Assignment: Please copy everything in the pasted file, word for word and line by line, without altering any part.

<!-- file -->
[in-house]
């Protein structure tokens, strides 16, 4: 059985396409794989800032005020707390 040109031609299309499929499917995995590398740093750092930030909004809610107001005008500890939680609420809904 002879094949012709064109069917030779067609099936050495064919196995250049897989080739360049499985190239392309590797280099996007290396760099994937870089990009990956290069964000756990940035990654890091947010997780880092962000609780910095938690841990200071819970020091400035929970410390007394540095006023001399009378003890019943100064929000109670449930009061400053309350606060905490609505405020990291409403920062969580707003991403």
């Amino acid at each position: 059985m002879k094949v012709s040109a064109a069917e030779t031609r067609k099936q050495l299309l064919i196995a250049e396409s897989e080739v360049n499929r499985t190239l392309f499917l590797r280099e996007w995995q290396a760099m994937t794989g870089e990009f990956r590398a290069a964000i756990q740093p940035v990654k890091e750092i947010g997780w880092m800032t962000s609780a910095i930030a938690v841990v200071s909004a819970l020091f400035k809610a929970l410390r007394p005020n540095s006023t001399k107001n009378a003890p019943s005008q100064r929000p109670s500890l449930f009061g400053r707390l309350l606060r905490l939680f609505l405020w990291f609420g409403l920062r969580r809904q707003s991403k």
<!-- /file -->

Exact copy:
[in-house]
């Protein structure tokens, strides 16, 4: 059985396409794989800032005020707390 040109031609299309499929499917995995590398740093750092930030909004809610107001005008500890939680609420809904 002879094949012709064109069917030779067609099936050495064919196995250049897989080739360049499985190239392309590797280099996007290396760099994937870089990009990956290069964000756990940035990654890091947010997780880092962000609780910095938690841990200071819970020091400035929970410390007394540095006023001399009378003890019943100064929000109670449930009061400053309350606060905490609505405020990291409403920062969580707003991403």
């Amino acid at each position: 059985m002879k094949v012709s040109a064109a069917e030779t031609r067609k099936q050495l299309l064919i196995a250049e396409s897989e080739v360049n499929r499985t190239l392309f499917l590797r280099e996007w995995q290396a760099m994937t794989g870089e990009f990956r590398a290069a964000i756990q740093p940035v990654k890091e750092i947010g997780w880092m800032t962000s609780a910095i930030a938690v841990v200071s909004a819970l020091f400035k809610a929970l410390r007394p005020n540095s006023t001399k107001n009378a003890p019943s005008q100064r929000p109670s500890l449930f009061g400053r707390l309350l606060r905490l939680f609505l405020w990291f609420g409403l920062r969580r809904q707003s991403k």